Protecting Our Wildlife
Badgers are protected in law under the Protection of Badgers Act 1992. The act makes it an offence to damage or obstruct a badger sett which shows signs of current use by badgers, or to disturb a badger in residence.
You won’t need a licence if you are felling small trees and shrubs that are near a sett and in most cases you should be able to avoid harming badgers and damaging or blocking access to their setts.
If interfering with a sett can’t be avoided, to comply with the law, you must apply for a licence from Natural England. There are a number of supporting surveys to be carried out and evidence documents that need to be submitted with a licence everything possible has been done to avoid affecting the badgers.
This licence allows you to interfere with badger setts while conducting forestry operations.
The operations covered by this licence are:
- felling, snedding and converting trees with hand-held chainsaws or purpose-built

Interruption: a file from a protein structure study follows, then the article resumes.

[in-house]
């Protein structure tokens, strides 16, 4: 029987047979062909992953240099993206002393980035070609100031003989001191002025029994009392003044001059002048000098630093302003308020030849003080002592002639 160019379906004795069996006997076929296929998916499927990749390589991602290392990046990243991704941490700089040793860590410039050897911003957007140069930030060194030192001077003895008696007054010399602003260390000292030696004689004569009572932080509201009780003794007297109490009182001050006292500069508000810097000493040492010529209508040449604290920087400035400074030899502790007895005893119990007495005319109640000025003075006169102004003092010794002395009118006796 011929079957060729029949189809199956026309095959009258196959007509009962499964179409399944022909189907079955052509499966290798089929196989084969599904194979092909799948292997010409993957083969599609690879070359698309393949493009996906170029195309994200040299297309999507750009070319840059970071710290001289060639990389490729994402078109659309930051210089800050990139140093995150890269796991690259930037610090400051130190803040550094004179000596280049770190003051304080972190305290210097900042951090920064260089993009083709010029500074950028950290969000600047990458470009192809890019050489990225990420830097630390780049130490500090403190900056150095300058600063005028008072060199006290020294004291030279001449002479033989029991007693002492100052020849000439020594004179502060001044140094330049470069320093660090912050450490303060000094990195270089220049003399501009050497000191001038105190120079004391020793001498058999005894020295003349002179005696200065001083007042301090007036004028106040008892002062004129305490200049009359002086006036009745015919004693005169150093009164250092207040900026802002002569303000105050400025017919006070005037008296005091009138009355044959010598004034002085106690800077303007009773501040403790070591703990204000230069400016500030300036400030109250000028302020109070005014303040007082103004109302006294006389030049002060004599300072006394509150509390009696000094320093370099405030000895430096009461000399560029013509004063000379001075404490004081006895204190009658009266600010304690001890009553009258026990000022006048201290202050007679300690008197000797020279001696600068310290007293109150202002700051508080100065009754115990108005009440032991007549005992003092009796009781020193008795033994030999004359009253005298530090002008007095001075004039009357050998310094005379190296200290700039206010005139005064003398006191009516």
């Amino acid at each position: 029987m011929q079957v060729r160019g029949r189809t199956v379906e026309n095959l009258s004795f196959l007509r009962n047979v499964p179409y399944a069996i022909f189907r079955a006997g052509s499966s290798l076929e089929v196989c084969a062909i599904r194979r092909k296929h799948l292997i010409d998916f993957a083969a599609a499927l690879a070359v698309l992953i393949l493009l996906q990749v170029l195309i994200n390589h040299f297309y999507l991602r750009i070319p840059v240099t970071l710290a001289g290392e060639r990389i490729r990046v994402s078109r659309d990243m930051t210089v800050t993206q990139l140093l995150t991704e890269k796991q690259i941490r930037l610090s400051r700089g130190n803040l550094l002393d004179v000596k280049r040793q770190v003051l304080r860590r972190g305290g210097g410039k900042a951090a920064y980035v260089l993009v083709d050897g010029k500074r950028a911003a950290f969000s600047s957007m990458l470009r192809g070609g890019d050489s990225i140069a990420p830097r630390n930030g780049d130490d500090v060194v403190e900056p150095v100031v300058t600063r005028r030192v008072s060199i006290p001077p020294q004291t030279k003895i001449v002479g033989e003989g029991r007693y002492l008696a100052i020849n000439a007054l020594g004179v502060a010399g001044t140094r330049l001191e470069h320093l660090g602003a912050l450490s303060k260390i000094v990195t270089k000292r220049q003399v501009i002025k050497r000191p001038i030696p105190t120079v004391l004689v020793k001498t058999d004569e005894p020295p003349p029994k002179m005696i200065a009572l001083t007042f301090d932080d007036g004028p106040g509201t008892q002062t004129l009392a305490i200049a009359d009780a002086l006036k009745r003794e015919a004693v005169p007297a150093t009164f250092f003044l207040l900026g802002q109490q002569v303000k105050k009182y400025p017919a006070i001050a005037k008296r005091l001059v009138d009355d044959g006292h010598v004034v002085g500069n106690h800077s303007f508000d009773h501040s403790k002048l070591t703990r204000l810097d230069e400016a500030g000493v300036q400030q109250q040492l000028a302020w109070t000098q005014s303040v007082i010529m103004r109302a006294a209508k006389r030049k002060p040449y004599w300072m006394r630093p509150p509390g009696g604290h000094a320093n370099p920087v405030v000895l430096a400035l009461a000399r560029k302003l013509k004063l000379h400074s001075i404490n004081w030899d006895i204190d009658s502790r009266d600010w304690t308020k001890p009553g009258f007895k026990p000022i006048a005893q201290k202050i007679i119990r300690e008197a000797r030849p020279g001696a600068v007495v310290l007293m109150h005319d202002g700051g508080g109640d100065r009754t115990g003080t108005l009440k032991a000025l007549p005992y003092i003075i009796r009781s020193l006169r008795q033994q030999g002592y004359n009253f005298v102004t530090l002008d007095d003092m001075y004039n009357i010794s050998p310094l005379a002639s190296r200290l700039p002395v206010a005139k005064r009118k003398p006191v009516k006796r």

- timber harvesters
- extracting timber with tractors and winches or purpose-built extraction
- machinery such as skidders or forwarders
- clearing brash with a 3600 tracked excavator fitted with a rake
- erecting forest or stock fencing
- managing forest rides with tractor-mounted flails, mowers and mulchers
- maintaining forest roads with tracked mini diggers and vibrating rollers
- maintaining drainage channels with tracked mini diggers
- removing dangerous trees
These operations may be carried out within 20 metres of any sett. Restrictions on when they can be carried out are set out in the licence but usually cover the breeding season which lasts from December to June.
If you need to disturb a badger sett during the first half of the year, whilst the badgers are present and breeding, you must have an approved contractor to apply for the licence and carry out the work.